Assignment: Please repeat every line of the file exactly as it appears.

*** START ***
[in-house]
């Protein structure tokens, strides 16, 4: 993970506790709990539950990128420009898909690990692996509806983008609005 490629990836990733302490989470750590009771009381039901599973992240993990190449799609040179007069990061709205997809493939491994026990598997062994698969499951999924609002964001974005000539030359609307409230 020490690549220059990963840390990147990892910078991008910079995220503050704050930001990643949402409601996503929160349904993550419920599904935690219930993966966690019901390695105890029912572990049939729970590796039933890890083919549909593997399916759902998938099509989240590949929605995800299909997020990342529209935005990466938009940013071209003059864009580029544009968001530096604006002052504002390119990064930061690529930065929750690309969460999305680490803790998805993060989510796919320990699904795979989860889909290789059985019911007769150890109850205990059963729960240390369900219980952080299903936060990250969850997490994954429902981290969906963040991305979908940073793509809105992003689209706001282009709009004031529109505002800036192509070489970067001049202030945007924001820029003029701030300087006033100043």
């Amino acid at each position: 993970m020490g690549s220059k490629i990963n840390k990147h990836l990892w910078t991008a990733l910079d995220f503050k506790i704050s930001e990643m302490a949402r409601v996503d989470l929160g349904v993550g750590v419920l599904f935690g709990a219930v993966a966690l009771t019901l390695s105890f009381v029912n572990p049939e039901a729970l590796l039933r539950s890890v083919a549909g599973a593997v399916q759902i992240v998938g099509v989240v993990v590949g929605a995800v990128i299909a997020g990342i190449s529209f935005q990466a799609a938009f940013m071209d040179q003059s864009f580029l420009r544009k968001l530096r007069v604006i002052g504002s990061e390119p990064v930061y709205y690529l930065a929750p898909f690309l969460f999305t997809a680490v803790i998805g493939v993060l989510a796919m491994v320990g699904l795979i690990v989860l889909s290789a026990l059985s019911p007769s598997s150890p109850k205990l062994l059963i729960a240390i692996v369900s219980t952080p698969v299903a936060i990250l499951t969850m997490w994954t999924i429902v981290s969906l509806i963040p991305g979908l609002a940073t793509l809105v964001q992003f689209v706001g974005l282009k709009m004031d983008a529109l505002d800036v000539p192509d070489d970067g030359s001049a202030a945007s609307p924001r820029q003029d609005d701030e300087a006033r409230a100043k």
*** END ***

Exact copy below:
[in-house]
């Protein structure tokens, strides 16, 4: 993970506790709990539950990128420009898909690990692996509806983008609005 490629990836990733302490989470750590009771009381039901599973992240993990190449799609040179007069990061709205997809493939491994026990598997062994698969499951999924609002964001974005000539030359609307409230 020490690549220059990963840390990147990892910078991008910079995220503050704050930001990643949402409601996503929160349904993550419920599904935690219930993966966690019901390695105890029912572990049939729970590796039933890890083919549909593997399916759902998938099509989240590949929605995800299909997020990342529209935005990466938009940013071209003059864009580029544009968001530096604006002052504002390119990064930061690529930065929750690309969460999305680490803790998805993060989510796919320990699904795979989860889909290789059985019911007769150890109850205990059963729960240390369900219980952080299903936060990250969850997490994954429902981290969906963040991305979908940073793509809105992003689209706001282009709009004031529109505002800036192509070489970067001049202030945007924001820029003029701030300087006033100043």
């Amino acid at each position: 993970m020490g690549s220059k490629i990963n840390k990147h990836l990892w910078t991008a990733l910079d995220f503050k506790i704050s930001e990643m302490a949402r409601v996503d989470l929160g349904v993550g750590v419920l599904f935690g709990a219930v993966a966690l009771t019901l390695s105890f009381v029912n572990p049939e039901a729970l590796l039933r539950s890890v083919a549909g599973a593997v399916q759902i992240v998938g099509v989240v993990v590949g929605a995800v990128i299909a997020g990342i190449s529209f935005q990466a799609a938009f940013m071209d040179q003059s864009f580029l420009r544009k968001l530096r007069v604006i002052g504002s990061e390119p990064v930061y709205y690529l930065a929750p898909f690309l969460f999305t997809a680490v803790i998805g493939v993060l989510a796919m491994v320990g699904l795979i690990v989860l889909s290789a026990l059985s019911p007769s598997s150890p109850k205990l062994l059963i729960a240390i692996v369900s219980t952080p698969v299903a936060i990250l499951t969850m997490w994954t999924i429902v981290s969906l509806i963040p991305g979908l609002a940073t793509l809105v964001q992003f689209v706001g974005l282009k709009m004031d983008a529109l505002d800036v000539p192509d070489d970067g030359s001049a202030a945007s609307p924001r820029q003029d609005d701030e300087a006033r409230a100043k």